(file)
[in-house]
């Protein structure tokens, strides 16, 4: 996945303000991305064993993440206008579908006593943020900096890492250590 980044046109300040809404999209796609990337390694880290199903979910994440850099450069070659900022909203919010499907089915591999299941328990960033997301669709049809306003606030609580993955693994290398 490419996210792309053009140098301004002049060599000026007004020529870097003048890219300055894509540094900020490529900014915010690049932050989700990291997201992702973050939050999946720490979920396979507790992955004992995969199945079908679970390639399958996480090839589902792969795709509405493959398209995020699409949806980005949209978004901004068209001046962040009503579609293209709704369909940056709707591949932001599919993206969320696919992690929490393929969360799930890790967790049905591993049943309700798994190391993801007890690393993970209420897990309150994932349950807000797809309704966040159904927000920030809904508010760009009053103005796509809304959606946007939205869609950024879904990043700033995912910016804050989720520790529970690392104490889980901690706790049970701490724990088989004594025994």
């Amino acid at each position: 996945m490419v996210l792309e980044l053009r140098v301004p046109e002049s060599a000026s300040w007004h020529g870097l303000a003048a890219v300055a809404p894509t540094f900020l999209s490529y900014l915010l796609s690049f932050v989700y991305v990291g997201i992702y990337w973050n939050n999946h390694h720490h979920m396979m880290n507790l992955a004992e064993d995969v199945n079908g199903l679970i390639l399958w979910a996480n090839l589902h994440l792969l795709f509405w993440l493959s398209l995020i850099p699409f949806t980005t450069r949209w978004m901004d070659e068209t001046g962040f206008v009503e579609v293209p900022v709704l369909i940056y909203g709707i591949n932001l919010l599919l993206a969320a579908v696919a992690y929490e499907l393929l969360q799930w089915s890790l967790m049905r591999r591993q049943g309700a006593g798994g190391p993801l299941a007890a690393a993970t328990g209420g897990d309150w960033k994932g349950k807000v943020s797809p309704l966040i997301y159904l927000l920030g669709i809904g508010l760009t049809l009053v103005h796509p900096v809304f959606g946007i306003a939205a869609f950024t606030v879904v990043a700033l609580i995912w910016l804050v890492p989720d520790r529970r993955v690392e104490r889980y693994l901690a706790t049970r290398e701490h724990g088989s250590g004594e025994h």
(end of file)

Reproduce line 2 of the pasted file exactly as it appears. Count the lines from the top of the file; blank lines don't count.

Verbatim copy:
């Protein structure tokens, strides 16, 4: 996945303000991305064993993440206008579908006593943020900096890492250590 980044046109300040809404999209796609990337390694880290199903979910994440850099450069070659900022909203919010499907089915591999299941328990960033997301669709049809306003606030609580993955693994290398 490419996210792309053009140098301004002049060599000026007004020529870097003048890219300055894509540094900020490529900014915010690049932050989700990291997201992702973050939050999946720490979920396979507790992955004992995969199945079908679970390639399958996480090839589902792969795709509405493959398209995020699409949806980005949209978004901004068209001046962040009503579609293209709704369909940056709707591949932001599919993206969320696919992690929490393929969360799930890790967790049905591993049943309700798994190391993801007890690393993970209420897990309150994932349950807000797809309704966040159904927000920030809904508010760009009053103005796509809304959606946007939205869609950024879904990043700033995912910016804050989720520790529970690392104490889980901690706790049970701490724990088989004594025994």